Author: Kippra and ErcKenyas macro-economic environment has undergone significant reforms since the mid 1980s aimed at improving economic performance, attract investments, increase employment opportunities and incomes, and improve the productivity and efficiency of public investments. These reforms have inter alia included privatization by the Government, liberalization of commodity prices and exchange rate regimes and tacit withdrawal of the public sector in activities of a commercial nature. In tandem with reforms in other sectors of the economy, the Government has also undertaken structural reforms in the commercial segments of the energy sector, namely electricity and petroleum, with a view to improving the operational efficiency in the sector by eliminating distortions that existed hitherto, induce competition and allow energy prices to move in consonance with market fundamentals and attract investments into the sector. As Kenya aspires to be a middle income economy as envisaged in Vision 2030, it faces an enormous task of meeting energy needs due to the high expectations in growth to power the economy. The country therefore needs to come up with strategies and investment plans to secure sustainable supply of energy to meet the growing demand. The energy sector is considered a key enabler to achieving vision 2030. Electricity, petroleum and renewable energy are the most potential sub sectors. Even though wood fuels are the most consumed fuels in Kenya, petroleum and electricity are the most dominating fuels in the commercial sector. Other major energy consumption sectors apart from commercial sector, are transport, manufacturing and residential sectors. The purpose of this report is to present the findings of a study carried out by the Kenya Institute for Public Policy Research and Analysis (KIPPRA) on A Comprehensive Study and Analysis on Energy Consumption Patterns in Kenya, commissioned by the Energy Regulatory Commission (ERC).
    Author: UNITED NATION ENVIRONMENTAL PROGRAMThis report presents the results of a 2015 study of energy efficiency (EE) initiatives undertaken in African countries. This study, commissioned by the Copenhagen Centre on Energy Efficiency (C2E2), focuses on the areas of success, barriers encountered and improvements in access to energy for the general population. The aim of the study is to identify and suggest areas for future engagement in order to accelerate energy efficiency in the region.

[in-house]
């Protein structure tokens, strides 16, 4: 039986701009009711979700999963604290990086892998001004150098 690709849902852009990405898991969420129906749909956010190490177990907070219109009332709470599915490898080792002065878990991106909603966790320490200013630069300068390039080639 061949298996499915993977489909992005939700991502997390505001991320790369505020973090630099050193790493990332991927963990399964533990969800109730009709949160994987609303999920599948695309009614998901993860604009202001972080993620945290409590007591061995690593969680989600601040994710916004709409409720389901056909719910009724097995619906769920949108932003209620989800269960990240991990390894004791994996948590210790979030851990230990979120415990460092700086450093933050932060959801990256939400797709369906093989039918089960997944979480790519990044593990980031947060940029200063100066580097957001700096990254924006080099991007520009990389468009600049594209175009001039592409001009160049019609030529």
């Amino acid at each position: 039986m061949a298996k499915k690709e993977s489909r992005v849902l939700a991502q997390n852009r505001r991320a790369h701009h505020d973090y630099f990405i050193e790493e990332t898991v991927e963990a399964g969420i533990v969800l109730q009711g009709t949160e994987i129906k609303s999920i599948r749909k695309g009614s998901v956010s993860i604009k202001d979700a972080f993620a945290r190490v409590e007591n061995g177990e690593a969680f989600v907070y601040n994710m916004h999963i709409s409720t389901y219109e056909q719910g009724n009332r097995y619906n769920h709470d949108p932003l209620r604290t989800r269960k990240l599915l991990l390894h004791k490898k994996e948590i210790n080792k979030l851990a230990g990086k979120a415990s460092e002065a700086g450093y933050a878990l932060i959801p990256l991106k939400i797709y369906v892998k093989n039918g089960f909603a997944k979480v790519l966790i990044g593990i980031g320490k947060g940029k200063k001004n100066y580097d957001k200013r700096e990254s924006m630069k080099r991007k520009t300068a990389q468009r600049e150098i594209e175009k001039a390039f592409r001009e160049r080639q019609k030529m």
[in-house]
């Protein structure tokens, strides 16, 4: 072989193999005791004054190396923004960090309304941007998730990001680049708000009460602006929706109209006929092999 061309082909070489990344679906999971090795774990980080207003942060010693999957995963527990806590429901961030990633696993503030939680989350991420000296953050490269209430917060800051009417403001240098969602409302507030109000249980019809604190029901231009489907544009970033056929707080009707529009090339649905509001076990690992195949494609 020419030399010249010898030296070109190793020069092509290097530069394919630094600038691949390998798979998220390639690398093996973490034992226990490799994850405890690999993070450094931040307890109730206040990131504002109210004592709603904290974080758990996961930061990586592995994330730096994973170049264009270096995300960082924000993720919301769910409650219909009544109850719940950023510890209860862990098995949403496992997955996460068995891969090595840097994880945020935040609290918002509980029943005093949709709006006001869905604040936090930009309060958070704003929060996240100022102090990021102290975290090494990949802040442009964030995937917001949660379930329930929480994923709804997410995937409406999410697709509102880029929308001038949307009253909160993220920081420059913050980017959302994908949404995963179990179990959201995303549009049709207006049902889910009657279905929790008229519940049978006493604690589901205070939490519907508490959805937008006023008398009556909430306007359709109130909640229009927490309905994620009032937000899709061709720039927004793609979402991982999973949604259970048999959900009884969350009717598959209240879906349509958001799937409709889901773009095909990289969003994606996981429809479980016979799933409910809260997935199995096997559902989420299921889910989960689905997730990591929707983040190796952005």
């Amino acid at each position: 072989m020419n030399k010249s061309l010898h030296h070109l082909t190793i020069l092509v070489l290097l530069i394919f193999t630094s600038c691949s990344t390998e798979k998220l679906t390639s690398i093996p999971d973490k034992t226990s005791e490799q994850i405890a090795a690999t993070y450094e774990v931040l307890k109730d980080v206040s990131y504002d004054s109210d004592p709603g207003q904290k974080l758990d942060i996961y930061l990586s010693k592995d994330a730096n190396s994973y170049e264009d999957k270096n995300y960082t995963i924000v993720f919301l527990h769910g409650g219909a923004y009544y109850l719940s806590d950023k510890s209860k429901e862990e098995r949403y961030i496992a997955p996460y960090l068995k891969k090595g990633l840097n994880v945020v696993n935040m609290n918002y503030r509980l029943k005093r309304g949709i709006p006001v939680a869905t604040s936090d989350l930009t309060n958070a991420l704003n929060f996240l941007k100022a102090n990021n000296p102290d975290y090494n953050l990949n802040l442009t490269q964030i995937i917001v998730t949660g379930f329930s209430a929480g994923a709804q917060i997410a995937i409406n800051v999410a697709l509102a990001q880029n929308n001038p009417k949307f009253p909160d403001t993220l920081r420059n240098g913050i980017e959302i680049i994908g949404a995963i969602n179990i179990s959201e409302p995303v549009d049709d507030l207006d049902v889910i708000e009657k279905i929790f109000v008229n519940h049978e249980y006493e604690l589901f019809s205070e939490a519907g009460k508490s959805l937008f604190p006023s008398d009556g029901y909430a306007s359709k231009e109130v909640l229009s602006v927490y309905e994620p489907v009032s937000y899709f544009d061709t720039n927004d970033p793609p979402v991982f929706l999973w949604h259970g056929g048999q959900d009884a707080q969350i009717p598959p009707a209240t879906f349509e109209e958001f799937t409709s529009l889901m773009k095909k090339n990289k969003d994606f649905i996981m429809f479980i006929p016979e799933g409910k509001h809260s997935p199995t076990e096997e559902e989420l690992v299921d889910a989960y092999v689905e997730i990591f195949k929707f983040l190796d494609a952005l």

Author: PERIS KASAEEnergy is a critical input to the social economic development of anynation as well as to the protection of the nations environment. It fuels to industry, commerce, Transportation, agriculture and other economic activities. Energy is an essential component for the industrialization process. For a country to industrialize, adequate and affordable energy supply is a pre-requisite. The energy sector mainly comprises of electricity, petroleum and renewable energy (geothermal, wind, solar, biomass). The purpose of this study was to investigate the relationship between energy efficiency and operation performance in manufacturing firms in Kenya. The target population was 70 manufacturing firms out of 735 manufacturing firms as listed by Kenya Association of Manufacturers with a bias to firms that had conducted energy Audits. Three Key performance indicators to measure operation performance were used namely: Production, Electrical energy consumption and Specific electrical energy intensity ( SEEI). Data was analyzed in terms of the baseline data and the current data. The baseline data been the data before implementation of EEMs by the companies while the current data been the data collected in after implementation of EEMs. The data was analyzed using regression model. To test the relevance of the linear best-fit curve for energy consumption, production and SEEI, the Pearson correlation coefficient for both baseline and current data were examined. The study established a considerable use of EEMs by manufacturing firms in Kenya with 92% of the targeted firms having implemented EEMS. The study also established a positive relationship between the use of EEMs and operation performance. However, this observation was not conclusive since some companies displayed weak correction coefficients of the variables both at baseline and current level suggesting a need for further analysis.